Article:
The Image Group – University of Copenhagen

The Image Group
Information Geometry PhD Course

PhD Course

Information Geometry in Learning and Optimization

Basic informationLecturesPractical sessionsBackground


Principles of Information Geometry have been successfully applied in all major areas of machine learning, including supervised, unsupervised, and reinforcement learning, as well as in stochastic optimization. Information Geometry comes into play when we consider parametrized probabilistic models (e.g., in the context of stochastic behavioral policies, search distributions, stochastic neural networks, ...) and their adaptation. Technically speaking, in Information Geometry the space of probability distributions that can be represented by a parametrized probabilistic model is described as a manifold, on which the Fisher information metric defines a Riemannian structure. Through the geometry of the Riemannian manifold of distributions, optimization and statistics can be done directly on the space of distributions.

Information geometry was founded and pioneered by Shun'ichi Amari in the 1980s, with statistical learning as one of the first applications. Due to the nonlinear nature of the space of distributions, the steepest ascent direction for adapting a probability distribution parametrized by a set of real-valued parameters (e.g., the mean and the covariance of a Gaussian distribution) is not the ordinary gradient in Euclidean space, but the so called natural gradient, defined with respect to the Riemannian structure of the space of distributions. The natural gradient is natural in the sense that it renders the adaptation invariant under reparametrization and changing representations, and it is closely linked to the Kullback-Leibler divergence often used for quantifying the similarity of distributions.

The natural gradient for adapting probabilistic models has been successfully used in all major areas of machine learning, from supervised learning of neural networks over independent component analysis to reinforcement learning. In this PhD course there will, in particular, be lectures on supervised learning, reinforcement learning and stochastic optimization. Reinforcement learning refers to machine learning algorithms that improve their behavior based on interaction with the environment, whereas stochastic optimization refers to stochastic solutions to complex optimization problems for which we do not have an analytical description. Both in stochastic optimization and reinforcement learning, (intermediate) solutions are best described by probability distributions. In the one case, we consider distributions over potential actions to be taken in a certain situation. In the other case, we consider the search distribution describing which candidate solution to probe next. Thus, both the learning as well as the optimization process are best described by an iterative update of probability distributions.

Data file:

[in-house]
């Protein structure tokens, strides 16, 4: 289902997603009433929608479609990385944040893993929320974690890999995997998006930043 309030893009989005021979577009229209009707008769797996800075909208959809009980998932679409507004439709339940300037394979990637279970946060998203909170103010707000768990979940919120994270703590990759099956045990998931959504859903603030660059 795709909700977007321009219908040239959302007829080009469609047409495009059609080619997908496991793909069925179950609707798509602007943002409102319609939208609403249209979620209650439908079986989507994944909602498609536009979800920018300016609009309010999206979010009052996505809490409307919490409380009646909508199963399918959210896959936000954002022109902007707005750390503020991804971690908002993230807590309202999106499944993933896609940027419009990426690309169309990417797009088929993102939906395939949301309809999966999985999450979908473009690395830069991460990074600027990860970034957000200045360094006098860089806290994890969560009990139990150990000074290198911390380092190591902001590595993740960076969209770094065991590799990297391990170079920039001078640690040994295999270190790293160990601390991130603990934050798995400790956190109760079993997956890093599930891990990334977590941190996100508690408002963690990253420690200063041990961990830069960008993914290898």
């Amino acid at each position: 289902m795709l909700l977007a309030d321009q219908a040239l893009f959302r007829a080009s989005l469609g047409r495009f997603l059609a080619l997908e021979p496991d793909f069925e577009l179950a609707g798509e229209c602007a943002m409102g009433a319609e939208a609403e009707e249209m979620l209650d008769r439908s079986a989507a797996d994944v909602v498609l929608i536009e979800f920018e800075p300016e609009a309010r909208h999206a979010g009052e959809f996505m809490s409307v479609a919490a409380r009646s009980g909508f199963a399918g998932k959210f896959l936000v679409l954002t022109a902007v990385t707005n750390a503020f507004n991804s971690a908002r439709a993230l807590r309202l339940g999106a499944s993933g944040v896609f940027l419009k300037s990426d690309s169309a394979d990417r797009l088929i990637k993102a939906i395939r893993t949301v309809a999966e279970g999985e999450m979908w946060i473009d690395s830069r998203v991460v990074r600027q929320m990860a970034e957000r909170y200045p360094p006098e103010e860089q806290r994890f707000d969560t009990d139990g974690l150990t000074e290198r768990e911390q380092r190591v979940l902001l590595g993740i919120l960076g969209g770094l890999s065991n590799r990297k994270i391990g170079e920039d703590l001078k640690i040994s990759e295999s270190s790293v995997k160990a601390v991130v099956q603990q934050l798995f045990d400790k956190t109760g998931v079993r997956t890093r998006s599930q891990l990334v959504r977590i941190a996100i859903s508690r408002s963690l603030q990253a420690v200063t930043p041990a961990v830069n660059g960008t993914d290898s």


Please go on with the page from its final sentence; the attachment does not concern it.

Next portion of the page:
Confirmed Speakers

  • Shun'ichi Amari, RIKEN Brain Science Institute
  • Nihat Ay, Max Planck Institute for Mathematics in the Sciences and Universität Leipzig
  • Nikolaus Hansen, Université Paris-Sud and Inria Saclay – Île-de-France
  • Jan Peters, Technische Universität Darmstadt and Max-Planck Institute for Intelligent Systems
  • Luigi Malagò, Shinshu University, Nagano
  • Aasa Feragen, University of Copenhagen
  • Francois Lauze, University of Copenhagen
  • Stefan Sommer, University of Copenhagen

Scientific content

The course will consist of 5 days of lectures and exercises. In addition, students will be expected to read a pre-defined set of scientific articles on information geometry prior to the course, and write a report on information geometry and its potential use in their own research field after the course. The course will consist of three modules:

  1. A crash course on Riemannian geometry and numerical tools for applications of Riemannian geometry
  2. Introduction to Information Geometry and its role in Machine Learning and Stochastic Optimization
  3. Applications of Information Geometry

Learning goals

After participating in this course, the participant should

  • Understand basic differential geometric concepts (manifolds, Riemannian metric, geodesics, manifold statistics) to the point where they can apply differential geometric concepts in their own research;
  • Be able to implement basic numerical tools for differential geometric computations;
  • Have a strong knowledge of information geometry and its role in machine learning and stochastic optimization;
  • Be able to apply information theoretic approaches to machine learning and stochastic optimization in their own research;
  • Have a basic knowledge of existing applications of information geometry.